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Officials involved in cough syrup saga must be punished

By | March 14th 2009

Hospitals are either carting away children’s cough syrups from their stores or cancelling orders. As expected, importers and stockists of syrups will incur massive financial losses. Their precarious situation will be compounded by increasingly hostile global economic environment.

Business shutdowns and job-cuts are also expected.

The Ministry of Health learnt of the syrups’ ineffectiveness and dangers they pose to children two years ago but neither advised the public nor ordered the Pharmacy and Poisons Board, which regulates drug usage, to swing into action.

Kenyatta National Hospital – East Africa’s largest teaching and referral hospital – stopped prescribing the drugs 12 years ago. All that time the board and the ministry have been resting on their laurels. Given that it is a matter of life and death, for researchers now say some of the mixtures can kill children less than six years old, one could be tempted to demand that those who slept on their jobs be charged with criminal neglect.

The board, according to the mandate set out by Chapter 244 of the Laws of Kenya, is the Drug Regulatory Authority established under the Pharmacy and Poisons Act. The mandate is clear: "The Board regulates the Practice of Pharmacy and the Manufacture and Trade in drugs and poisons."

The board’s mission captures the expectation of the nation: "To regulate and control pharmaceutical services and ensure accessibility, safety, efficacy and quality of human and veterinary medicines and medical devices."

The way the Ministry of Health and the board have handled this matter is scandalous and criminal. The trend all over the world has been the withdrawal of these drugs. In a country where healthcare is a luxury to the poor, one can just imagine the financial burden we have placed on parents. We have let them spend the little they have to buy useless drugs.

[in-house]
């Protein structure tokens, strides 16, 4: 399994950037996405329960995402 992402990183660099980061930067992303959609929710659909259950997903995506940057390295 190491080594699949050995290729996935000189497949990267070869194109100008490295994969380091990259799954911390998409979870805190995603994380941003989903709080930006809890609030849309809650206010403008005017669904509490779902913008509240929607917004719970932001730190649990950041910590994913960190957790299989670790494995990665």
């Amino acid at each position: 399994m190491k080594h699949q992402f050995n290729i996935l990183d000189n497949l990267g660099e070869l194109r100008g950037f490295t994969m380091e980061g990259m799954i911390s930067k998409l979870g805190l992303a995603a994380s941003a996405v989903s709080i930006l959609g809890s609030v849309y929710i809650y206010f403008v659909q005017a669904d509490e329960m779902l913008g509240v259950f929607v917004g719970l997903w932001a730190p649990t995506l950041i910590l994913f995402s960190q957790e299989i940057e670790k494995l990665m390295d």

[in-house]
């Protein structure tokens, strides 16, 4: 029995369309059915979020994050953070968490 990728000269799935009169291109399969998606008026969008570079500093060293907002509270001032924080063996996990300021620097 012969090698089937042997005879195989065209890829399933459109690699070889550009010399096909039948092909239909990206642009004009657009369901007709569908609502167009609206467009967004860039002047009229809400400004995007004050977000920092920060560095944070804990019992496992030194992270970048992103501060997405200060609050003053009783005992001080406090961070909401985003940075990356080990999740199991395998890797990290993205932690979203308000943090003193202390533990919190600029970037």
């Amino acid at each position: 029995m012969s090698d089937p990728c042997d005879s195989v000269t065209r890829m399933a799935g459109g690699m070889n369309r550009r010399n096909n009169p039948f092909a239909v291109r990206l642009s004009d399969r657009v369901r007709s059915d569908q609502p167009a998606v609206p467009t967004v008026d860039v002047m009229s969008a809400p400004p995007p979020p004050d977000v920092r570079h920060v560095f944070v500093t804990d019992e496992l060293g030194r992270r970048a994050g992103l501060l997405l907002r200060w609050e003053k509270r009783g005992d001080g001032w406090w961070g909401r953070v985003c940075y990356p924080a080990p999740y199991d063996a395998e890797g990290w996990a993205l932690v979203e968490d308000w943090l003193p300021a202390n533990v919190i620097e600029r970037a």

One could also ask what happened to peer review and sharing of research findings among medical professionals that it took private medical institutions two years to act, and only after the red flag was raised in the international arena.


What went wrong with our own internal enforcement of standards and regulatory function? Consider this question asked by the Health PS: "We removed cough syrups from medical supplies chain a long time ago and I was asking myself why they were still being used?" You would have expected he would have answered the question and cracked the whip.

This is symptomatic of the lethargy that seems to have a firm grip on our public service, leading to flouting rules and chain of ‘made-made’ disasters. We court disaster then point the finger of culpability in the opposite direction. At other times we blame it on fate and supernatural. This vicious cycle will continue to cause us pain because we never punish those who bring us death. We stumble, pick ourselves up, dust the coats and move on.

The criminal nature of this negligence is discernible from this: although many of the products have been used for years, safety and effectiveness trials have not been carried out. We just plunged into global drug network headlong – no questions asked or follow-up.

Even when they knew there was a problem, they kept it to themselves. As a lesson to others the whip must start cracking on the board and ministry officials.

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